Japanese maple is a commonly used tree for bonsai culture, Iowa State University says. Bonsai is an ancient form of container art that involves making a smaller, less-mature tree look like a miniature version of an ancient tree. Japanese maple has hundreds of sub-varieties with dramatically varying leaf structures and colors available. The largest rarely grow more than 20 foot tall. Smaller varieties include dwarf shrub-like trees that never get taller than 5 feet. Because of this, bonsai growers who select Japanese maples have a wide range of styles to choose from.
Select a seedling from a Japanese maple variety that has small leaves, attractive bark and a branching habit that suggests an interesting form. Dwarf varieties are ideal for bonsai because their growth is easier to control and the foliage will remain more proportional to the trunk size. Lace-leaf or bamboo Japanese maples also are good choices because of their interesting foliage.
Prune the Japanese maple to remove opposite branches. Cut back any long branches to limit the tree’s size. The two lowest branches should face in opposite directions. The third branch should extend toward the rear of the plant.
Cut back the root ball by one third to one half. Do not disturb the main roots near the trunk of the tree or the threadlike feeder roots growing from them.
Plant the tree in a container to develop the tree’s root system and girth. Wrap the tree loosely with annealed copper wire in a spiral up the trunk and around the main branches and gently bend the tree into shape. Rewire the tree as its girth expands to avoid scarring the bark. Leave your tree in the smaller container for a year before transplanting.
Select a flat, shallow container for your bonsai. In bonsai tradition, a bright Japanese maple with red foliage traditionally requires an unglazed container colored with muted greens or blues. Cover the bottom of the container with galvanized wire screening.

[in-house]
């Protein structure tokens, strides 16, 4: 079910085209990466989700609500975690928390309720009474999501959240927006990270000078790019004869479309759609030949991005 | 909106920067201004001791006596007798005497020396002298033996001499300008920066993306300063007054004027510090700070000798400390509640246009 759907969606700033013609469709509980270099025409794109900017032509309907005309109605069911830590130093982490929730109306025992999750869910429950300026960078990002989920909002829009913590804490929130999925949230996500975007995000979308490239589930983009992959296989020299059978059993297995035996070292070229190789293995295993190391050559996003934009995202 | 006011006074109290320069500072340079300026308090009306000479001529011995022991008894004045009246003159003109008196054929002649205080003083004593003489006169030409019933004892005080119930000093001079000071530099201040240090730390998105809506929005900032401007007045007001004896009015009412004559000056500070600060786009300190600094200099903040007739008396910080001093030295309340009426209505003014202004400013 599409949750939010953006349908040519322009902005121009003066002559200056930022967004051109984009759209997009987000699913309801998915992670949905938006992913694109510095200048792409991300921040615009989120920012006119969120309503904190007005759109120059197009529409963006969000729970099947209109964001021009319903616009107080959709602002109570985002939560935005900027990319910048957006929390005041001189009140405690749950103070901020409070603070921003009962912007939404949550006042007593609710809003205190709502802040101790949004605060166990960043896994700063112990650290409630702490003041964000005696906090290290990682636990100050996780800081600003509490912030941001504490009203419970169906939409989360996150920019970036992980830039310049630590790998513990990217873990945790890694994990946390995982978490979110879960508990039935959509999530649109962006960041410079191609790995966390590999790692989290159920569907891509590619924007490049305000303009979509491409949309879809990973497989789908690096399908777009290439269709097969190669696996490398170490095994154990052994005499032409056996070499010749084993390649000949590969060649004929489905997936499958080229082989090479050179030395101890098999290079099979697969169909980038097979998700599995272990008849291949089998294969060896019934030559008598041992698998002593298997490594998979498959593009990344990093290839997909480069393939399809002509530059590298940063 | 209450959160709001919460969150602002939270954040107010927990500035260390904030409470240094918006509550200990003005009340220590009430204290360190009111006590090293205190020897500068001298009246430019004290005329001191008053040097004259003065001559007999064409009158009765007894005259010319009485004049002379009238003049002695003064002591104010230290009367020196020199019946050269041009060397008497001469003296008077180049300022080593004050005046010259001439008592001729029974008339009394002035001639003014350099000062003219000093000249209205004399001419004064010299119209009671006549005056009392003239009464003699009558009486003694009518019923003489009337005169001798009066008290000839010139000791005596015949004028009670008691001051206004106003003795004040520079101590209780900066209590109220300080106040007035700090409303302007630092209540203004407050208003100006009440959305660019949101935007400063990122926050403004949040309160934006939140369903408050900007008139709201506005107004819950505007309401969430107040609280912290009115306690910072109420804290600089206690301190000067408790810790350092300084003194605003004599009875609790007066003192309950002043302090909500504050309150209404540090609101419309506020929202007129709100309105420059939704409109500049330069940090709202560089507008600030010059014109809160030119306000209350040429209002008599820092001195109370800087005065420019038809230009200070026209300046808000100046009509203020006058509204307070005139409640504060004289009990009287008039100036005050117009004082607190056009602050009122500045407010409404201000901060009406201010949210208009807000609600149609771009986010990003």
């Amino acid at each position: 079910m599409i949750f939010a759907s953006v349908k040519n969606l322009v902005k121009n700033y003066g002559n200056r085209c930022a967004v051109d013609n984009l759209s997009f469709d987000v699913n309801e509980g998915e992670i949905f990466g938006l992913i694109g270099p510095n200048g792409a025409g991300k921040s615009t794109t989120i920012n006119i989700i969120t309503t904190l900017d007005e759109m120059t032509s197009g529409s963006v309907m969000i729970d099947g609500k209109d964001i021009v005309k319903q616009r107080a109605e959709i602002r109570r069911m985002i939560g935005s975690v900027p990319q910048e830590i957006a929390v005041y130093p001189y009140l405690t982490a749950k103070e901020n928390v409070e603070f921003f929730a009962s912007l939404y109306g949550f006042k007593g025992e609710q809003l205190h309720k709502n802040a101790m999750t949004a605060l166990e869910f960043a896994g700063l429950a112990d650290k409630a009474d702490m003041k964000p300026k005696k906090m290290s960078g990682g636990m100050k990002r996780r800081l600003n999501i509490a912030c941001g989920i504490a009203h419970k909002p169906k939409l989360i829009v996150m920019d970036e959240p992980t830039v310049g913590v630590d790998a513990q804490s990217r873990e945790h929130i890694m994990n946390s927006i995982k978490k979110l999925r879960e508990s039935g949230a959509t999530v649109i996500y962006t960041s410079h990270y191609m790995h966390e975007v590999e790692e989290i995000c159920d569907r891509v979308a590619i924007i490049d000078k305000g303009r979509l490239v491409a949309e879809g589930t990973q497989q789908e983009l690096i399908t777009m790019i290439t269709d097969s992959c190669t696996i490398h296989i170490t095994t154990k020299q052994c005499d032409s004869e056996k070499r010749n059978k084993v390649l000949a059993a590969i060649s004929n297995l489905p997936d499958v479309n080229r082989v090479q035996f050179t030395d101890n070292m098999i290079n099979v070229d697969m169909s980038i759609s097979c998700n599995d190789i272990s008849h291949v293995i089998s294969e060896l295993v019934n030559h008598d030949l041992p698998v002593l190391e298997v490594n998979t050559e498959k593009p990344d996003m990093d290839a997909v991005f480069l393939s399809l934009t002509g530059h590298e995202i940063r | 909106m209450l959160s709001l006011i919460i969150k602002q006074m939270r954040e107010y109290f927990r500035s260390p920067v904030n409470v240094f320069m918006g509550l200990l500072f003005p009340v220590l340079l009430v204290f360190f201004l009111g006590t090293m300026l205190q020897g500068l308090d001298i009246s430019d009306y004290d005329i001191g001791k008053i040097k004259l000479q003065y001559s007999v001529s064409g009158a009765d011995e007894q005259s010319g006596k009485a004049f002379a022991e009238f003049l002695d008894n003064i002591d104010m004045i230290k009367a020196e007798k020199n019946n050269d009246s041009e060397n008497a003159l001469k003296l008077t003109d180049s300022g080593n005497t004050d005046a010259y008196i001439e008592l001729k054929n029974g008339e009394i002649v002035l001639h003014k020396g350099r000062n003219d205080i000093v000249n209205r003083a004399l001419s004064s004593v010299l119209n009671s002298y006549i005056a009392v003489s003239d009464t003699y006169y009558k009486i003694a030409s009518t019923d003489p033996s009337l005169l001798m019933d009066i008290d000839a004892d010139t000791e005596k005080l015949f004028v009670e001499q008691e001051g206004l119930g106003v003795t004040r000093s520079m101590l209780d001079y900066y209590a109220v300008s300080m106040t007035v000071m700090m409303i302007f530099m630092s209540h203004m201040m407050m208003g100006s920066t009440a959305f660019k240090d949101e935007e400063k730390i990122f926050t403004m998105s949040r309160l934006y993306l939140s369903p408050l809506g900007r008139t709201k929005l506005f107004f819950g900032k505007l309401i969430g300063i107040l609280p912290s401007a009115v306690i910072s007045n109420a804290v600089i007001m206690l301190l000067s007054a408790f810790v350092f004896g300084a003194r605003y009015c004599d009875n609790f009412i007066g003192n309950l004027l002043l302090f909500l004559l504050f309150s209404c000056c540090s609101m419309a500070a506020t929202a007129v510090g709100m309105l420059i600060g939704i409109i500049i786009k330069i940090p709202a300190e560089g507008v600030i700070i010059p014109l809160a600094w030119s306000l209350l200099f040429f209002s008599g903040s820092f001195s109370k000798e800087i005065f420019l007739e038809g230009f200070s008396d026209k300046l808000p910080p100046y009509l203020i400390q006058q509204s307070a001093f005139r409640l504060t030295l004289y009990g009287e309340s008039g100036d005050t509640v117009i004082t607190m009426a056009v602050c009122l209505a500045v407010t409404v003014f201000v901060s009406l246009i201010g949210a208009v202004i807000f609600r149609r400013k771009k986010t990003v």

Create a potting soil for your bonsai tree by sifting dry garden loam, clay subsoil and peat moss separately into distinct mixtures through three sieves: a coarse sieve with 4 wires per inch, a medium sieve with 8 wires per inch and a fine sieve with 14 wires per inch. Discard any particles that pass through the fine sieve.
Place a drainage layer of soil on the bottom of your tray using 1 1/2 part coarse sand and 1/2 part loam, 1/2 part clay and 1/2 part peat moss from the coarse sieve.
Prune your Japanese maple one week before transplanting by removing most of the new top growth. Prune the roots as you transplant the tree. Cut the roots back to the horizontal members and feeder roots. Work quickly so the roots do not dry out.
Place the tree onto the drainage layer of the soil so the trunk is slightly off-center. Wire the tree to the tray through the holes at the bottom of the tray with insulated electrical wire. Add rocks or any large features.
Hold the tree in place with one hand. Add soil from the medium sieve with the other. Work the soil around the roots to remove air pockets with a chopstick. Then add a layer of fine soil over the top of the roots. Cover the planting with moss. Saturate the soil with water and place the bonsai outdoors in a shady, protected spot. Repot a young Japanese maple twice yearly. Mature Japanese maples that do not grow quickly will only need repotting every three to five years.
Move your tree into a location where it will receive three to five hours of sunlight daily with afternoon shade.
Water your maple daily with a water dropper. Use a water-soluble (20-20-20) fertilizer once every two weeks according to package directions in spring and summer. Do not fertilize in fall and winter.
Prune bonsai trees to direct the growth of the tree. Bonsai trees require constant pruning to help shape the form. Trim upper branches by removing part of them and leaving only one or two leaves to allow light to reach lower branches. This will encourage closer set twigs on the crown, which is a characteristic of mature trees.
Trim a tree’s leader back and wire the tree to make a new leader from one of the shoots that emerges as a result. Repeat this process every few years to develop a strong, tapering trunk. Control the direction new branches go by pruning just ahead of buds that face the direction you desire.